THE annual pardoning of the White House turkey marks for millions of Americans an important Thanksgiving ritual.
But the history of the ceremonial event is far from straight forward.
Joe Biden pardons the turkey ‘Peanut Butter’ last year[/caption]
Former first lady Melania Trump and former president Donald Trump gives the National Thanksgiving Turkey “Corn” a presidential pardon in 2020[/caption]
In fact, three presidents can actually lay claim to having been part of creating the annual presidential turkey pardon.
The National Turkey Federation first began bringing live turkeys to the White House when President Harry S. Truman was in office.
Truman remarked they would “come in handy” for Christmas dinner, according to The White House Historical Association.
President John Kennedy then spared the turkey presented to him in 1963, saying “let’s keep him going.”
But it is President George H.W. Bush who is credited with beginning the formal pardon tradition in 1989.
That came after he told onlookers that year’s bird was “granted a presidential pardon as of right now.”
Bush said: “But let me assure you, and this fine tom turkey, that he will not end up on anyone’s dinner table.
“Not this guy he’s granted a Presidential pardon as of right now and allow him to live out his days on a children’s farm not far from here.”
White House History also notes that Abraham Lincoln gave clemency to a Christmas turkey in 1863 but credits George H. W. Bush with making the ceremony an annual tradition.
The turkey pardon is traditionally an opportunity for presidents to crack jokes — often at their own expense — and usher in the holiday season.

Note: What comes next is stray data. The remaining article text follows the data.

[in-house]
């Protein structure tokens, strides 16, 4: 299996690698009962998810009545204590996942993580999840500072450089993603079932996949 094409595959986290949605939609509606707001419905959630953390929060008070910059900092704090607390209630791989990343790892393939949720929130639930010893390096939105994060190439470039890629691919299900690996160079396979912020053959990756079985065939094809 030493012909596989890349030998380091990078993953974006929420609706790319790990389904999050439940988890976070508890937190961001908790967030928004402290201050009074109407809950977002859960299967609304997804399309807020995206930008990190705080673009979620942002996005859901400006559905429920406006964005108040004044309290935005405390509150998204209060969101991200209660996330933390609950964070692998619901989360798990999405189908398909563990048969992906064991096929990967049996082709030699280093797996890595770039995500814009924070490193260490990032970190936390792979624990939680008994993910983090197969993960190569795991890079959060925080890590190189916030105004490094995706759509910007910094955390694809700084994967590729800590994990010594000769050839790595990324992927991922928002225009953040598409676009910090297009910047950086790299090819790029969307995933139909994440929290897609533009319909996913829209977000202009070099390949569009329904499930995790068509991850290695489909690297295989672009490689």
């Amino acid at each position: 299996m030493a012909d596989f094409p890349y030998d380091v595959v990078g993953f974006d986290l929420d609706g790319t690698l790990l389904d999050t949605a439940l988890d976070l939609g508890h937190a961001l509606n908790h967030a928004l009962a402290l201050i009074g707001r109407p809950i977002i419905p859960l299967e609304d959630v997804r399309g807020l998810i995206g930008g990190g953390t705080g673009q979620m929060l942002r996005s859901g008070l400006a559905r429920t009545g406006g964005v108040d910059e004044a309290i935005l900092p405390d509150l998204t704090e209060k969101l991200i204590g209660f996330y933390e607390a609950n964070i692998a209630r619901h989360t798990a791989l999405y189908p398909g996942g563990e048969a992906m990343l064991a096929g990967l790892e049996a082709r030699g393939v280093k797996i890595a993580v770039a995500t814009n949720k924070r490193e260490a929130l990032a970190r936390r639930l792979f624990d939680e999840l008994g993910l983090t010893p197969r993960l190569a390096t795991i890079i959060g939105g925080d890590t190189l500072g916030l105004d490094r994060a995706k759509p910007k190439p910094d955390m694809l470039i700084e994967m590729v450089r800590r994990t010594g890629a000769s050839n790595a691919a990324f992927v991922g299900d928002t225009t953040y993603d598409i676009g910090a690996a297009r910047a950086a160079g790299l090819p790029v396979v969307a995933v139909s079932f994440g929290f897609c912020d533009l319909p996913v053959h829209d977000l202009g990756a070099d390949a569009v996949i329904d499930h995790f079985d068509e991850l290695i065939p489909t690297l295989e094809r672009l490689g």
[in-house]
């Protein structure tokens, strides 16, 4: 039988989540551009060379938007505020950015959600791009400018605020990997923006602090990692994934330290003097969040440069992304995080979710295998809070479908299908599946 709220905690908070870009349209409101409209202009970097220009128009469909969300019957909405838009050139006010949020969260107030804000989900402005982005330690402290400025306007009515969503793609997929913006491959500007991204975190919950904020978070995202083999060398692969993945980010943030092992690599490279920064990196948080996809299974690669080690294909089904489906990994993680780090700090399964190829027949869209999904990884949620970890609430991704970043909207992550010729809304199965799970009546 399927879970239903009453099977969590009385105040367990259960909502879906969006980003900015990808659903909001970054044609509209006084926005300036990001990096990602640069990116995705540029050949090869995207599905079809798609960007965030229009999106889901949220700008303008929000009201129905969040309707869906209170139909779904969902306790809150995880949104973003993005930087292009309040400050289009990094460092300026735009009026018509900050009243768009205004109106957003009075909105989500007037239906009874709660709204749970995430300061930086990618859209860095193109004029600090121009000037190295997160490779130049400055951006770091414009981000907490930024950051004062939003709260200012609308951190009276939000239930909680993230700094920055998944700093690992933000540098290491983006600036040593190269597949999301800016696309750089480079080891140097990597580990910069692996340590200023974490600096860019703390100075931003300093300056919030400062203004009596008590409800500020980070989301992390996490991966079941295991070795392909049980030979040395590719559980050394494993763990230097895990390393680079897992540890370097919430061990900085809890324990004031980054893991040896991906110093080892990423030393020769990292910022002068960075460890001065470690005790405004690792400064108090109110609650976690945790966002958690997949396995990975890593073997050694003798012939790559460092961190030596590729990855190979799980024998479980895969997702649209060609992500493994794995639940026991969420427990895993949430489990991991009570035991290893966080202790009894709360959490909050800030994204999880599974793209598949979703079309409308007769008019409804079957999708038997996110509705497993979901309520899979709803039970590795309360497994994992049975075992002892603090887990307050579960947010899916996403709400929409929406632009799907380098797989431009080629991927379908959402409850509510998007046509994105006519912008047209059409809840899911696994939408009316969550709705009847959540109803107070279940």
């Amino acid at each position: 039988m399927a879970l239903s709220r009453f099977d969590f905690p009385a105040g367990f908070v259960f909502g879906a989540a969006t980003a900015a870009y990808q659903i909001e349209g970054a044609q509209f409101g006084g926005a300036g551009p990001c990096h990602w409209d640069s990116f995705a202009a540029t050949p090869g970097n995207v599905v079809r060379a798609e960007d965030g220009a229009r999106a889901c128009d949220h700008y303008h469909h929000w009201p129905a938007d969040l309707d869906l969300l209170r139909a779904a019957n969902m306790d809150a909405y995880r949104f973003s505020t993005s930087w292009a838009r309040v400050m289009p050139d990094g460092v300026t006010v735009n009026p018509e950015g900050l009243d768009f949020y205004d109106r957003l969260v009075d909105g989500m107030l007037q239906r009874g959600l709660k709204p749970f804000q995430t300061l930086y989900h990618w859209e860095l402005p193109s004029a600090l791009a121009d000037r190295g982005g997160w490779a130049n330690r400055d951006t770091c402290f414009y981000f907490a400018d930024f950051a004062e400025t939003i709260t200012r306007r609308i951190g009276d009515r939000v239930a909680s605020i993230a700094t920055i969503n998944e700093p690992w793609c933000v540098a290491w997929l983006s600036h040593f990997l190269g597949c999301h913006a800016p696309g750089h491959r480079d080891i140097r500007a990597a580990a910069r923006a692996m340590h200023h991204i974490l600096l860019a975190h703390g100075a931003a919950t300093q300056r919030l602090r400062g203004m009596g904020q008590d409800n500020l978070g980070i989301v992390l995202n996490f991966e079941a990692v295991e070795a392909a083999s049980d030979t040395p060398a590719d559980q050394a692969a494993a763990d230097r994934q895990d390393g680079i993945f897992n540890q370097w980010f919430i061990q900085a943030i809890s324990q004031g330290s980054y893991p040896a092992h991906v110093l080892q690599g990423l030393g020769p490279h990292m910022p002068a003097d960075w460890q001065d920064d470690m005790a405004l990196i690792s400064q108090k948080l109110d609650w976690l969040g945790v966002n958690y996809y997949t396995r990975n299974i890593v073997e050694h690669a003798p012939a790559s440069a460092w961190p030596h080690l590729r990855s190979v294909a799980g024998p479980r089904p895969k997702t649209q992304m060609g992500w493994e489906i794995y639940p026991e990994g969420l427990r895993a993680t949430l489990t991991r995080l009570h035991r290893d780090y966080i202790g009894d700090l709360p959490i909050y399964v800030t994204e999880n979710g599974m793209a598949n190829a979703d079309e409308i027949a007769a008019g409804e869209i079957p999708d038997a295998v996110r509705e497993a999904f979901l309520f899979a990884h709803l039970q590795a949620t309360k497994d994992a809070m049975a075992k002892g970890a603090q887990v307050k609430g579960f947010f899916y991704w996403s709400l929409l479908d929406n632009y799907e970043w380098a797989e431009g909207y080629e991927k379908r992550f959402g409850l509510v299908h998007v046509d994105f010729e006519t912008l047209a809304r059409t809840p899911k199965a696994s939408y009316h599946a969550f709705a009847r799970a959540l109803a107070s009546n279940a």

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In 2019, President Donald Trump joked about his impeachment inquiry.
He told attendees that the turkeys “have already received subpoenas to appear in Adam Schiff’s basement,” a reference to the congressman leading the investigation.
And President Barack Obama riffed in 2014 about taking action “fully within my legal authority” to pardon the turkeys, a knock at Republicans who had criticized him for signing a raft of executive orders.
This years turkeys, Chocolate and Chip, hail from North Carolina and will meet the president later Monday.
The National Turkey Federation tweeted last week: “Snacks packed, playlist queued up, feathers fluffed – they’re off!
“The National Thanksgiving Turkeys are on the road to our nation’s capital.
“Upon arriving in D.C., the National Thanksgiving Turkeys received the full red carpet treatment along with a photoshoot before tucking in for the night.
“A special thanks to the @WillardHotel for pulling out all the stops for these special birds.”
How did Thanksgiving come about?
The story goes back to 1620 when Pilgrims landed on American soil and settled in an area they named Plymouth just south of where Boston is today.
Unfortunately for those who’d emigrated, they settled in the beginning of what turned out to be a harsh winter, meaning rations were tight and times were hard.
When spring came the Pilgrims went out to plant and grow their own crops and were helped by a native American named Squanto.
Squanto taught them how to fish and hunt as well as showing them how to plant corn, pumpkins and squash.
With these new found skills they were able to store up enough food to be sure that they would be equipped to face the harsh winter months.
The grateful pilgrims invited the Native Americans to join them for a huge harvest feast which has since become known as Thanksgiving.
The tradition has continued for hundreds of years since.
What is traditional Thanksgiving food?
A typical Thanksgiving menu consists of roast turkey, stuffing, cornbread, green bean casserole, roasted sweet potato casserole and winter vegetables – a plate that resembles a British Christmas dinner.
This is then topped off with a pumpkin pie with a walnut crust, and even pecan pie.
Roasted turkey is probably the most common Thanksgiving meal to have.
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Mashed potatoes are also popular, and they’re paired with either gravy or cranberry sauce.
Stuffing is also a common food to have on Thanksgiving, as well as casseroles with cornbread.
President John Kennedy spared the turkey presented to him in 1963[/caption]
Two turkeys named Chocolate and Chip are presented on in Washington, DC. They will be pardoned by the Biden for the 2022 Thanksgiving Day[/caption]